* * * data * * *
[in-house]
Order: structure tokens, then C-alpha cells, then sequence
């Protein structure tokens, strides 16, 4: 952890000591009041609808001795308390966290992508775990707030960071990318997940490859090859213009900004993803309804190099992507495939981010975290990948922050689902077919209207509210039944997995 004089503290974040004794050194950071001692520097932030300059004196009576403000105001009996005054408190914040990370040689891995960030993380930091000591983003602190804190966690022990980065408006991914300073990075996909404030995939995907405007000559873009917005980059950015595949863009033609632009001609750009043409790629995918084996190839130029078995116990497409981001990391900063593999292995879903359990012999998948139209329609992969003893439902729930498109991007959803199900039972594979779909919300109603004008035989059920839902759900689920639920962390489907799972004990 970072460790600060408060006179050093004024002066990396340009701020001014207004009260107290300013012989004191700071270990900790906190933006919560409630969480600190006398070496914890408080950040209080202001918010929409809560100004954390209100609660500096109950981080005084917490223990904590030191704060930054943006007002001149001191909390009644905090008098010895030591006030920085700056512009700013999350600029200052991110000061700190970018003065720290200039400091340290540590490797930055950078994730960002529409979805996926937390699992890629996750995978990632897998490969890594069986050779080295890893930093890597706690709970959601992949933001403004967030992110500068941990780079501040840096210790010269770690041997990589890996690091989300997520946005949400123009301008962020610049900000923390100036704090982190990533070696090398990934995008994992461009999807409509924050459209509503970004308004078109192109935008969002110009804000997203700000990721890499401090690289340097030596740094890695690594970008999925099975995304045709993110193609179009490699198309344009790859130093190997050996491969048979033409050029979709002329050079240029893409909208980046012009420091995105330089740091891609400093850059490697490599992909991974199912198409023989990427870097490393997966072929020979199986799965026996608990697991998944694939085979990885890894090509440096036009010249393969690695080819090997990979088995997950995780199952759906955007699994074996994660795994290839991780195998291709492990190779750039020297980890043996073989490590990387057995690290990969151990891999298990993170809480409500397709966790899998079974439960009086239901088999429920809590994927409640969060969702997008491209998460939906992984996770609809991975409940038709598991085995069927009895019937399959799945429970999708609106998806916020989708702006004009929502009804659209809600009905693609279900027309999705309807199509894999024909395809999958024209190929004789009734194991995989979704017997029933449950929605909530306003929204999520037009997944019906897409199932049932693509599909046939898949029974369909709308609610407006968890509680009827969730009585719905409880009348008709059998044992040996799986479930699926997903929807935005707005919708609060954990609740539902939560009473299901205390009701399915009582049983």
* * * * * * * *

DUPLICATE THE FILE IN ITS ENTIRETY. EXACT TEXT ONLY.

[in-house]
Order: structure tokens, then C-alpha cells, then sequence
């Protein structure tokens, strides 16, 4: 952890000591009041609808001795308390966290992508775990707030960071990318997940490859090859213009900004993803309804190099992507495939981010975290990948922050689902077919209207509210039944997995 004089503290974040004794050194950071001692520097932030300059004196009576403000105001009996005054408190914040990370040689891995960030993380930091000591983003602190804190966690022990980065408006991914300073990075996909404030995939995907405007000559873009917005980059950015595949863009033609632009001609750009043409790629995918084996190839130029078995116990497409981001990391900063593999292995879903359990012999998948139209329609992969003893439902729930498109991007959803199900039972594979779909919300109603004008035989059920839902759900689920639920962390489907799972004990 970072460790600060408060006179050093004024002066990396340009701020001014207004009260107290300013012989004191700071270990900790906190933006919560409630969480600190006398070496914890408080950040209080202001918010929409809560100004954390209100609660500096109950981080005084917490223990904590030191704060930054943006007002001149001191909390009644905090008098010895030591006030920085700056512009700013999350600029200052991110000061700190970018003065720290200039400091340290540590490797930055950078994730960002529409979805996926937390699992890629996750995978990632897998490969890594069986050779080295890893930093890597706690709970959601992949933001403004967030992110500068941990780079501040840096210790010269770690041997990589890996690091989300997520946005949400123009301008962020610049900000923390100036704090982190990533070696090398990934995008994992461009999807409509924050459209509503970004308004078109192109935008969002110009804000997203700000990721890499401090690289340097030596740094890695690594970008999925099975995304045709993110193609179009490699198309344009790859130093190997050996491969048979033409050029979709002329050079240029893409909208980046012009420091995105330089740091891609400093850059490697490599992909991974199912198409023989990427870097490393997966072929020979199986799965026996608990697991998944694939085979990885890894090509440096036009010249393969690695080819090997990979088995997950995780199952759906955007699994074996994660795994290839991780195998291709492990190779750039020297980890043996073989490590990387057995690290990969151990891999298990993170809480409500397709966790899998079974439960009086239901088999429920809590994927409640969060969702997008491209998460939906992984996770609809991975409940038709598991085995069927009895019937399959799945429970999708609106998806916020989708702006004009929502009804659209809600009905693609279900027309999705309807199509894999024909395809999958024209190929004789009734194991995989979704017997029933449950929605909530306003929204999520037009997944019906897409199932049932693509599909046939898949029974369909709308609610407006968890509680009827969730009585719905409880009348008709059998044992040996799986479930699926997903929807935005707005919708609060954990609740539902939560009473299901205390009701399915009582049983």